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    Anyone tried out the performance difference for transcoding with KVM (host cpu setting?) and LXC?
     
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  10. Jeggs101

    Jeggs101 Well-Known Member

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    I've not tested but LXC is supposed to be faster right?
     
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  11. ttabbal

    ttabbal Active Member

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    I haven't tested the difference personally. The LXC will be faster, as it's more efficient. There's just less overhead. How much of a difference is the question. KVM is pretty efficient on the CPU side, it's I/O that might hurt a little. The usual setup would have the data drives shared to the KVM instance over a networking protocol like NFS or CIFS. Even though it's a local connection, it will have to travel the host kernel network interface, then get passed into the KVM kernel network interface, and finally out to Plex. If you are using VirtIO drivers, that process is pretty efficient as well. So it may not be noticeable. I just find the LXC easier to manage and they start up a lot faster as you don't have to emulate a BIOS and boot an OS to start them. The added efficiency and not having to set up network sharing for every little thing is also nice.
     
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  12. moblaw

    moblaw Member

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    I'd love to get some comparison charts of that transcoding performance, in other Words, what's the cpu performance bare metal vs. kvm vs. lxc vs. hyper-v.

    Because as it is right now, I get horrible cpu-z performance in my hyper-v vms, which corelates negatively in transcoding.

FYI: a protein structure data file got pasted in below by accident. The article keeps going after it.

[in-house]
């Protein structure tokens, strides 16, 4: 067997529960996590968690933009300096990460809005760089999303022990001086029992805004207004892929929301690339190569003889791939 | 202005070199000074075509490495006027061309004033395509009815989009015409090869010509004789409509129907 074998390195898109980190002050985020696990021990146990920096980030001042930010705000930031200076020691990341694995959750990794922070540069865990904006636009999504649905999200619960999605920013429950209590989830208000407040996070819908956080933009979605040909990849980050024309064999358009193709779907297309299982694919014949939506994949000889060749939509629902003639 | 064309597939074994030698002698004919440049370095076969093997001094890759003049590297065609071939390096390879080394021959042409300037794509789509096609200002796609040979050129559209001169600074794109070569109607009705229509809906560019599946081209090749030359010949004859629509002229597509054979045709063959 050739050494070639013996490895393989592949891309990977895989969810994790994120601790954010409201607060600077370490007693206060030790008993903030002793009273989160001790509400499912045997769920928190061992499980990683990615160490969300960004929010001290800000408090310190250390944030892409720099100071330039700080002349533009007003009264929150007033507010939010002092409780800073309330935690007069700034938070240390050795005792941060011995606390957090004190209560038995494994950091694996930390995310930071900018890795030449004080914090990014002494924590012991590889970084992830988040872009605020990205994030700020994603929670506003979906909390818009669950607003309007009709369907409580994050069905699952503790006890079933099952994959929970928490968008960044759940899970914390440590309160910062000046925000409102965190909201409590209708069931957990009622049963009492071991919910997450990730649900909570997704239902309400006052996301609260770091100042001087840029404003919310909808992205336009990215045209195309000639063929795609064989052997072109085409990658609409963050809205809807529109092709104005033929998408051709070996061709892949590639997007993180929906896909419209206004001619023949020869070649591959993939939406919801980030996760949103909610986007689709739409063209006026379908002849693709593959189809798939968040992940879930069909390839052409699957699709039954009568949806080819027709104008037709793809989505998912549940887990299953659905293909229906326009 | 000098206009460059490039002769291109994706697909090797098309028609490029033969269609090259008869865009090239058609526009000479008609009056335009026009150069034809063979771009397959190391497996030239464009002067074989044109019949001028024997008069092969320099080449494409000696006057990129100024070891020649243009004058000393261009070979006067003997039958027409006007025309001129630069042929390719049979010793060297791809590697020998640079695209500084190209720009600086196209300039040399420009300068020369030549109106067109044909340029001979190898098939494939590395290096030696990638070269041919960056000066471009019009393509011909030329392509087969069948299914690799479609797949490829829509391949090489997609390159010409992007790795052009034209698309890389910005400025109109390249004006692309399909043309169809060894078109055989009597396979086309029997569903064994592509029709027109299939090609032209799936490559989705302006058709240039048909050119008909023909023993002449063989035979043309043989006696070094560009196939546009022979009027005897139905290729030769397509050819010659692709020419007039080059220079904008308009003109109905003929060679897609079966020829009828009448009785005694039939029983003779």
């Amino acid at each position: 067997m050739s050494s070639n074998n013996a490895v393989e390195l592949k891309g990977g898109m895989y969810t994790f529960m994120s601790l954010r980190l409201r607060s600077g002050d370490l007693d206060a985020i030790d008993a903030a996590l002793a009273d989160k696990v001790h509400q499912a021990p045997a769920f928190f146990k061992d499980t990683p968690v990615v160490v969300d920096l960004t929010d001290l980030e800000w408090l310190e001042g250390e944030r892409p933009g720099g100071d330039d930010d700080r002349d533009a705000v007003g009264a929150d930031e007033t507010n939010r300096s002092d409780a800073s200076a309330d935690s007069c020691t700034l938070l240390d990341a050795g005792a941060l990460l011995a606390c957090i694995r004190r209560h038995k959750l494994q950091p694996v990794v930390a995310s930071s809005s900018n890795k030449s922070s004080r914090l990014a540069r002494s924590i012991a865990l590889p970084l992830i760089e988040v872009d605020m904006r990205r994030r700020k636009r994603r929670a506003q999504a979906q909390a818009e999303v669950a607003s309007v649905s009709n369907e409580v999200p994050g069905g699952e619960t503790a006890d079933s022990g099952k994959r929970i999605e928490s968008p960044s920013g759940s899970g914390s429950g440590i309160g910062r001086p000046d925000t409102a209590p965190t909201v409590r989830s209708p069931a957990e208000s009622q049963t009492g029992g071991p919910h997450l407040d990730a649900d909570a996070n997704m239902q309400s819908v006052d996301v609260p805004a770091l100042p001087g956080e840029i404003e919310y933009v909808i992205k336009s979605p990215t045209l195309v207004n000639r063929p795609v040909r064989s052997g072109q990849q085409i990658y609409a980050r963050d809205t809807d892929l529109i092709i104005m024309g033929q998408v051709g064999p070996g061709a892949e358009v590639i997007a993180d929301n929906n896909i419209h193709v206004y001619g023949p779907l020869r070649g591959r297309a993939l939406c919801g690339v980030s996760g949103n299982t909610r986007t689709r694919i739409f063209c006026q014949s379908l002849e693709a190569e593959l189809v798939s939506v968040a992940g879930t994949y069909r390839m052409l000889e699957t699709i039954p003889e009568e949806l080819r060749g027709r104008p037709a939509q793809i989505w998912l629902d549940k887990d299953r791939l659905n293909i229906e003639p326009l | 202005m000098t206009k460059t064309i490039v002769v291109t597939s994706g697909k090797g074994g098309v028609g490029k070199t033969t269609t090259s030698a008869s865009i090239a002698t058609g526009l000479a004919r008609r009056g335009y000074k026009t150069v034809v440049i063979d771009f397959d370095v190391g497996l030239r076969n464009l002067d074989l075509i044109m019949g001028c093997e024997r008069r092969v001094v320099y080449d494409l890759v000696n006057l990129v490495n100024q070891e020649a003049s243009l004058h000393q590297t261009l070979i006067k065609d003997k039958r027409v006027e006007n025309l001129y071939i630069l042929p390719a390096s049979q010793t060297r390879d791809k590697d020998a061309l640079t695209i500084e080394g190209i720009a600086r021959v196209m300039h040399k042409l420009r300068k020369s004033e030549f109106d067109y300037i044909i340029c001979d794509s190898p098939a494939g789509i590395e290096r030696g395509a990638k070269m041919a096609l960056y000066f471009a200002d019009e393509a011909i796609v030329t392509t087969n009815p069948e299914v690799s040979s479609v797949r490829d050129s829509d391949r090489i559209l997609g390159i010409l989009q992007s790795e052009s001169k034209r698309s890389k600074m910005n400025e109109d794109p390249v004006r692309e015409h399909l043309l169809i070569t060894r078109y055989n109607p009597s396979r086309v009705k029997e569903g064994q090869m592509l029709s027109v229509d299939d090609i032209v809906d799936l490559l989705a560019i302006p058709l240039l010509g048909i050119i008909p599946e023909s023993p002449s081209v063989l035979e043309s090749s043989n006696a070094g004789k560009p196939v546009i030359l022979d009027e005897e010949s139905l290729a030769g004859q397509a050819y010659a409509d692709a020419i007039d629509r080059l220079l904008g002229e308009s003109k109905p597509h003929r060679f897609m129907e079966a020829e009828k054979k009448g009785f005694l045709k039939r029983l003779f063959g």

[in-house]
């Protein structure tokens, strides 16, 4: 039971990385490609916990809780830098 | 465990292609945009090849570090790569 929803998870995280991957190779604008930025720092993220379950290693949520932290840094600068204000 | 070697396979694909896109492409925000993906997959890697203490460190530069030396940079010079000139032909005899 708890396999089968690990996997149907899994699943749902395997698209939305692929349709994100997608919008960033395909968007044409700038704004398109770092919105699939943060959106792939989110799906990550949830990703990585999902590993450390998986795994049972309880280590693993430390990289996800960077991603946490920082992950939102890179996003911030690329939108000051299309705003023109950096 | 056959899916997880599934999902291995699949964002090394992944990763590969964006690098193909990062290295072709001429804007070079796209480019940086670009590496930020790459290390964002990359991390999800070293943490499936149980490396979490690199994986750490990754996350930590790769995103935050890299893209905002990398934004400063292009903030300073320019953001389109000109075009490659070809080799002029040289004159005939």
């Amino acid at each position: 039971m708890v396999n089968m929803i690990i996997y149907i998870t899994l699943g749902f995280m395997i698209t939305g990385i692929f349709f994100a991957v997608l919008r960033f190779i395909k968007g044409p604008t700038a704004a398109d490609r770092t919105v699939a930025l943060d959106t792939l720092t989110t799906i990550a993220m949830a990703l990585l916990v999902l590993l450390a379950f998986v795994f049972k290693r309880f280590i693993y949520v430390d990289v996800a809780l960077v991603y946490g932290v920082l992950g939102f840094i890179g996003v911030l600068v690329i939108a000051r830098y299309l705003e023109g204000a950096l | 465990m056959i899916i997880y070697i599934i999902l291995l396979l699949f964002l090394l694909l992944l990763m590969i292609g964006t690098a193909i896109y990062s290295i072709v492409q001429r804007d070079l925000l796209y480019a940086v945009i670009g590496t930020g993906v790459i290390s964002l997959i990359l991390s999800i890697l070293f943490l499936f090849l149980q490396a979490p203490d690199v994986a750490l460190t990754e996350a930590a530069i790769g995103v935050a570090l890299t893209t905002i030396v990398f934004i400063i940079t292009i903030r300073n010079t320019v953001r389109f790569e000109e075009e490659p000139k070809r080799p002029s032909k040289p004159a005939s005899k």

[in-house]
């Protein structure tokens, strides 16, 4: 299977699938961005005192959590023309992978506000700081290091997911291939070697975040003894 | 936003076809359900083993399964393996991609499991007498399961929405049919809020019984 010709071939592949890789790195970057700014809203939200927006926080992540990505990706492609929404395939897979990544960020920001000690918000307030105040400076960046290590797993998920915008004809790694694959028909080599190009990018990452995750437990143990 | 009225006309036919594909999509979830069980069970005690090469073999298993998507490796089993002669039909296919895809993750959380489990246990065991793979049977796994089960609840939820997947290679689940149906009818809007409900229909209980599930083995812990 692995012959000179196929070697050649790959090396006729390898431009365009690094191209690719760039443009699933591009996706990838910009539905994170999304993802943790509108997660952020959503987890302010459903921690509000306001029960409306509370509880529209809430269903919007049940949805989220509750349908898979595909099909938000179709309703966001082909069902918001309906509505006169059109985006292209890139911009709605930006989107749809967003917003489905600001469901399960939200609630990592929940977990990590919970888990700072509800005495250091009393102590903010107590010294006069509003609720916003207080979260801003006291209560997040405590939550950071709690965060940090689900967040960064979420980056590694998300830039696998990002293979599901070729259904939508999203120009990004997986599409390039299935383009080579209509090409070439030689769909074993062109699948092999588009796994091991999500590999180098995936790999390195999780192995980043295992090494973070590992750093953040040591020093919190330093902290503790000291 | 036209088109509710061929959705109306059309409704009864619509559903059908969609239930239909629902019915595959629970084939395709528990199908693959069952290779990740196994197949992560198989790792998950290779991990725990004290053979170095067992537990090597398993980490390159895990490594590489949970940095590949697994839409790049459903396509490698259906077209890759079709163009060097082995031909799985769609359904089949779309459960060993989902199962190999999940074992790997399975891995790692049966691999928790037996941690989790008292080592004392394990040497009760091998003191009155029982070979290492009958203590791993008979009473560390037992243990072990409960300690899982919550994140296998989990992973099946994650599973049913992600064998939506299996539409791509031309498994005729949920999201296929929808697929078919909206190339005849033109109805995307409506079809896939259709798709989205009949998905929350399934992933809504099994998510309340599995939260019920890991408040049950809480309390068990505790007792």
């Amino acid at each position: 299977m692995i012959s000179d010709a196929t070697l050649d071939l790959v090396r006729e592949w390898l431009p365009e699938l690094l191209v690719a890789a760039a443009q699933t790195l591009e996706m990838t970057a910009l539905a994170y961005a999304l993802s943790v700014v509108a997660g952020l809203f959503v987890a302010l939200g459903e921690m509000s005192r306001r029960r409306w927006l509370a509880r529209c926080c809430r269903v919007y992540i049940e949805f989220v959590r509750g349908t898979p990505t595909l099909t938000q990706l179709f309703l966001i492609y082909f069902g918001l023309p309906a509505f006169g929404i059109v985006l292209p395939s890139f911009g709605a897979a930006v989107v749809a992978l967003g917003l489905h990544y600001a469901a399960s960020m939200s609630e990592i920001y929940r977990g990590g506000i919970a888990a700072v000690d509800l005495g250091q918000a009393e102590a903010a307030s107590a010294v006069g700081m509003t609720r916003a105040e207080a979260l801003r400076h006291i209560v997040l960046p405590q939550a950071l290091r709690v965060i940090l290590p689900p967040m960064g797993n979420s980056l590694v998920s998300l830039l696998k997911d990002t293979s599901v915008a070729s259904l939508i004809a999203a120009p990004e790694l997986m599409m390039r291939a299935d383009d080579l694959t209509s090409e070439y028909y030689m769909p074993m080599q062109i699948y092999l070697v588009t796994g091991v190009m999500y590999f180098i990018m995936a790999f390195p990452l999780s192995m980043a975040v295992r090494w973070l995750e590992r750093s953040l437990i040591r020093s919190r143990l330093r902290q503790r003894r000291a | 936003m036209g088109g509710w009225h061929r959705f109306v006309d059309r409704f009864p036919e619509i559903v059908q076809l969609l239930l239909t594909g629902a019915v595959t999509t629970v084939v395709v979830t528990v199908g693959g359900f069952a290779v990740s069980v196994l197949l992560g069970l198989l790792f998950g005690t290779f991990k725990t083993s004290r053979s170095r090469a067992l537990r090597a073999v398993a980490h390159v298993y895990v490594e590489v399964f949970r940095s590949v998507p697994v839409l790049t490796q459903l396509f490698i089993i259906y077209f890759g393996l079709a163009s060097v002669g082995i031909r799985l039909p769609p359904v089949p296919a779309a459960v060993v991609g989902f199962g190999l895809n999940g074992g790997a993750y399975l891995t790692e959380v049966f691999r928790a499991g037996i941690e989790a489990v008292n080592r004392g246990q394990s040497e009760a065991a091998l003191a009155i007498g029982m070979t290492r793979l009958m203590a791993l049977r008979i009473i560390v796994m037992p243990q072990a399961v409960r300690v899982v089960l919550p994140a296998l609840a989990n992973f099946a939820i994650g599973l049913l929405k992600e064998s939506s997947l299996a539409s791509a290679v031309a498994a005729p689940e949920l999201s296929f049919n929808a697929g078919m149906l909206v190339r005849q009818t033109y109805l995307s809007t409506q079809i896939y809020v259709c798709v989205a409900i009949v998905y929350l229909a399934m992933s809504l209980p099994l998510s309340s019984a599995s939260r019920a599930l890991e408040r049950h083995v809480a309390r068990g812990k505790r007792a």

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  13. dlasher

    dlasher New Member

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    That's close to what I've done since Proxmox in 1.x days. Ran openVZ, have since migrated to LXC. Originally ran ARECA raid6 cards, then moved to zfs4linux.

    Proxmox manages all drives via ZFS.
    1. proxmox boots from zfs-mirrored 500G drives
    2. (12) drives in RaidZ3, 2 enterprise SSD for slog/l2arc
    3. container for plex - bind mounts for media. CPU-limit = half the cores on the box, but cpu shares set to low to avoid killing other vms
    4. container for mythtv - bind mounts for media
    5. container for itunes-server - bind mounts for media
    6. container for samba (easier to manage users/etc this way) - bind mounts
    7. container for dns/dhcp/etc
    8. container for data collection (zabbix/cacti/etc)

    It's taken several years, but it's the perfect setup. Simple for the win.
     
    #13
  14. kroem

    kroem Active Member

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    Nice. Quite similar to my setup. BUT I'm using SMB to share storage - bind mounts sound much cleaner. Any pros/cons?
     
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  15. vl1969

    vl1969 Active Member

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    nice setup
    do you mind if I pick your brain for the setup details?

    I plan a similar setup for a while but I have some issues that basically stopped me from moving forward right now.

    my issues , are that I have a bunch of mixed drives right now.
    3 0r 4 3TB, 3 or 4 2TB a couple of 1TB for data
    and I am not sure how to use them in this kind of setup.
    I run OMV setup for a bit but I want better virtualization.
    as it is stands now Proxmox is a very good option for me.

    I have 2 120GB SSD that I want to use for OS (proxmox ) ZFS raid-1 setup.
    now for data I want Proxmox to pull a double duty, a Hypervisor and NAS.
    just like you have it setup. for my setup what would be a good option for ZFS data pool where I can use my disks efficiently yet have a reasonable data protection and up time?
    I have been looking all over for help.

    the best info so far I got on "level1tech" forum.
    using 2 raidZ2 vdevs one with my 3TB disks and one with my 2TB disks in a pool.
    but this mean I do not use my 1TB disks. and so far no one told me if I should put all of my disks in single vdev or split them in separate vdevs for efficiency and ease of upgrading/updating later on.

    would you mind elaborate on your pool setup a little?

    thanks Vl
     
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  16. T_Minus

    T_Minus Moderator

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    I think you'd get better *and more* response here if you started a new thread, specifically asking about ZFS setup based on the drives you have available.

    - RaidZ2 with 3 or 4 drives would work but IMHO too few drives. If you have 3 drives use triple mirror (3x mirrored drives to each other)